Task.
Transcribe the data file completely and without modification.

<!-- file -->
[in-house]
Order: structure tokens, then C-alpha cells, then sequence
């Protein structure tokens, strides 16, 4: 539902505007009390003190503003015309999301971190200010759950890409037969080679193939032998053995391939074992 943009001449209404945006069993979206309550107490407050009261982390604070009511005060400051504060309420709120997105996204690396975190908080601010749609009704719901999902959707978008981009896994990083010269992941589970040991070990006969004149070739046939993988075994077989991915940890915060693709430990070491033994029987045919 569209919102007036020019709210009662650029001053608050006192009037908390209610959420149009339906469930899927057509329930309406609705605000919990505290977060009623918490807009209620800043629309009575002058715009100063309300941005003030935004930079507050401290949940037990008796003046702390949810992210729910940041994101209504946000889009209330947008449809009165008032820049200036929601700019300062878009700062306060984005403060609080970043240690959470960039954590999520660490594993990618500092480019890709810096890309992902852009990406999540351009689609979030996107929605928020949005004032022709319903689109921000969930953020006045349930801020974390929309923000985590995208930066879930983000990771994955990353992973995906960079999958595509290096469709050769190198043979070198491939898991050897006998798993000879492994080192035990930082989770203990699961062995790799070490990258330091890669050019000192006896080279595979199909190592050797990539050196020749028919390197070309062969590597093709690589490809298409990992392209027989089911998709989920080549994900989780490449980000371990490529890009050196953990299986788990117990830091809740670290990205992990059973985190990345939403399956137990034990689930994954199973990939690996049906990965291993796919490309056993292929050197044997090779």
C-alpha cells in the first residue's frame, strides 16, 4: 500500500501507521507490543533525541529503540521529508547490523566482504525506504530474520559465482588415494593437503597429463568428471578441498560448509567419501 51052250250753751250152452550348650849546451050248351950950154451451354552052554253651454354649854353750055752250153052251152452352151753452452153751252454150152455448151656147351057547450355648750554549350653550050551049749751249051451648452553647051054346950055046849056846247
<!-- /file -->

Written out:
[in-house]
Order: structure tokens, then C-alpha cells, then sequence
């Protein structure tokens, strides 16, 4: 539902505007009390003190503003015309999301971190200010759950890409037969080679193939032998053995391939074992 943009001449209404945006069993979206309550107490407050009261982390604070009511005060400051504060309420709120997105996204690396975190908080601010749609009704719901999902959707978008981009896994990083010269992941589970040991070990006969004149070739046939993988075994077989991915940890915060693709430990070491033994029987045919 569209919102007036020019709210009662650029001053608050006192009037908390209610959420149009339906469930899927057509329930309406609705605000919990505290977060009623918490807009209620800043629309009575002058715009100063309300941005003030935004930079507050401290949940037990008796003046702390949810992210729910940041994101209504946000889009209330947008449809009165008032820049200036929601700019300062878009700062306060984005403060609080970043240690959470960039954590999520660490594993990618500092480019890709810096890309992902852009990406999540351009689609979030996107929605928020949005004032022709319903689109921000969930953020006045349930801020974390929309923000985590995208930066879930983000990771994955990353992973995906960079999958595509290096469709050769190198043979070198491939898991050897006998798993000879492994080192035990930082989770203990699961062995790799070490990258330091890669050019000192006896080279595979199909190592050797990539050196020749028919390197070309062969590597093709690589490809298409990992392209027989089911998709989920080549994900989780490449980000371990490529890009050196953990299986788990117990830091809740670290990205992990059973985190990345939403399956137990034990689930994954199973990939690996049906990965291993796919490309056993292929050197044997090779």
C-alpha cells in the first residue's frame, strides 16, 4: 500500500501507521507490543533525541529503540521529508547490523566482504525506504530474520559465482588415494593437503597429463568428471578441498560448509567419501 51052250250753751250152452550348650849546451050248351950950154451451354552052554253651454354649854353750055752250153052251152452352151753452452153751252454150152455448151656147351057547450355648750554549350653550050551049749751249051451648452553647051054346950055046849056846247